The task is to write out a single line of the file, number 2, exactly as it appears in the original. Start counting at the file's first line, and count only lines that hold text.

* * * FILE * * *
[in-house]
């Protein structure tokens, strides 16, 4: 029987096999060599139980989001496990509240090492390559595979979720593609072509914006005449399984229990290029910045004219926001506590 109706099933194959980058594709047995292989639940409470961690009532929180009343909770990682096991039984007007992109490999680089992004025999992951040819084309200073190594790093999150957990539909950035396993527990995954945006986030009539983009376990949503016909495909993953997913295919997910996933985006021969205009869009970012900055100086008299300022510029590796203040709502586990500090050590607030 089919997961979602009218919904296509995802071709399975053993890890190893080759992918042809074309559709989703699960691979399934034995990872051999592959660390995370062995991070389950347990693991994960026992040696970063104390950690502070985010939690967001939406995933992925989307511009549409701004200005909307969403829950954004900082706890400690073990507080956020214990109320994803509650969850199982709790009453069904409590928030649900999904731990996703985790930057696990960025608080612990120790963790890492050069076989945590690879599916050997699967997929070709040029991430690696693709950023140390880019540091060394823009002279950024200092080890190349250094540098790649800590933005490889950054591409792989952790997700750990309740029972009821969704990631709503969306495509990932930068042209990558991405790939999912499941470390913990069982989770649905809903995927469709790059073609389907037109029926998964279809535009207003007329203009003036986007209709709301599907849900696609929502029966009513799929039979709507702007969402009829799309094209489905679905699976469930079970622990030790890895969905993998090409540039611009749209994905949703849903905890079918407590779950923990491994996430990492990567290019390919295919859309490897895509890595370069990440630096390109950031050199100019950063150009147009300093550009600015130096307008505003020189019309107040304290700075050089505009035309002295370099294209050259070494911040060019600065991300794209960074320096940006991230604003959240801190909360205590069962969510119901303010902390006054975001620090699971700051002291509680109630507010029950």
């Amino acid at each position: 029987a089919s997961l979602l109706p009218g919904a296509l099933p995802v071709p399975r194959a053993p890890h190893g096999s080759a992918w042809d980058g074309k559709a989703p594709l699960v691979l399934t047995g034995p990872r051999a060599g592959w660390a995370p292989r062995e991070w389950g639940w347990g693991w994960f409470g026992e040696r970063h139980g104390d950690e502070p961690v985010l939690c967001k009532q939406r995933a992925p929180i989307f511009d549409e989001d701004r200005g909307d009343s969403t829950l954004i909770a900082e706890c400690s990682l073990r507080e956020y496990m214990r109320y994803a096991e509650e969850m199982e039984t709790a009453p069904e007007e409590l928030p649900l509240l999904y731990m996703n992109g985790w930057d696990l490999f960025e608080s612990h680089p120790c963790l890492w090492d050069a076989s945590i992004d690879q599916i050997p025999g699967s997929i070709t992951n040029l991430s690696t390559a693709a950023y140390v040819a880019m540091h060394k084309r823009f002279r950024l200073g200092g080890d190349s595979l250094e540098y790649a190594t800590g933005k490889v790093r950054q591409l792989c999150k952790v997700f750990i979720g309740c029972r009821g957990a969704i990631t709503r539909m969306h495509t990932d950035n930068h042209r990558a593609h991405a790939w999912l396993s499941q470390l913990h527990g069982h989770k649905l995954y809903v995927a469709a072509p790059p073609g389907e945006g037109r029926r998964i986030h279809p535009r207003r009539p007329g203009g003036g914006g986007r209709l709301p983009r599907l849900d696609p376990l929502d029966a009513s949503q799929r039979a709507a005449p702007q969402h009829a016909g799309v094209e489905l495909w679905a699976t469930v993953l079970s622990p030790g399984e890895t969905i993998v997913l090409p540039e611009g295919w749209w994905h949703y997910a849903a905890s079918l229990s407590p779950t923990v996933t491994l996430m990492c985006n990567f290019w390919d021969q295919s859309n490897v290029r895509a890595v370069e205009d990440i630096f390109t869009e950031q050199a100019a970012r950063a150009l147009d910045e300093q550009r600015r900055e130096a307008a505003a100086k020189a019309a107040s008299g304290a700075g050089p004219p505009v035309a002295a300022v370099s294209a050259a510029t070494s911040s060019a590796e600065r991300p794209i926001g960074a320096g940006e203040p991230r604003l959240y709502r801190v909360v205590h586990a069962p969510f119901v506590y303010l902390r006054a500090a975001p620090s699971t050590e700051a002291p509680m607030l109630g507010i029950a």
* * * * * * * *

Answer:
């Protein structure tokens, strides 16, 4: 029987096999060599139980989001496990509240090492390559595979979720593609072509914006005449399984229990290029910045004219926001506590 109706099933194959980058594709047995292989639940409470961690009532929180009343909770990682096991039984007007992109490999680089992004025999992951040819084309200073190594790093999150957990539909950035396993527990995954945006986030009539983009376990949503016909495909993953997913295919997910996933985006021969205009869009970012900055100086008299300022510029590796203040709502586990500090050590607030 089919997961979602009218919904296509995802071709399975053993890890190893080759992918042809074309559709989703699960691979399934034995990872051999592959660390995370062995991070389950347990693991994960026992040696970063104390950690502070985010939690967001939406995933992925989307511009549409701004200005909307969403829950954004900082706890400690073990507080956020214990109320994803509650969850199982709790009453069904409590928030649900999904731990996703985790930057696990960025608080612990120790963790890492050069076989945590690879599916050997699967997929070709040029991430690696693709950023140390880019540091060394823009002279950024200092080890190349250094540098790649800590933005490889950054591409792989952790997700750990309740029972009821969704990631709503969306495509990932930068042209990558991405790939999912499941470390913990069982989770649905809903995927469709790059073609389907037109029926998964279809535009207003007329203009003036986007209709709301599907849900696609929502029966009513799929039979709507702007969402009829799309094209489905679905699976469930079970622990030790890895969905993998090409540039611009749209994905949703849903905890079918407590779950923990491994996430990492990567290019390919295919859309490897895509890595370069990440630096390109950031050199100019950063150009147009300093550009600015130096307008505003020189019309107040304290700075050089505009035309002295370099294209050259070494911040060019600065991300794209960074320096940006991230604003959240801190909360205590069962969510119901303010902390006054975001620090699971700051002291509680109630507010029950």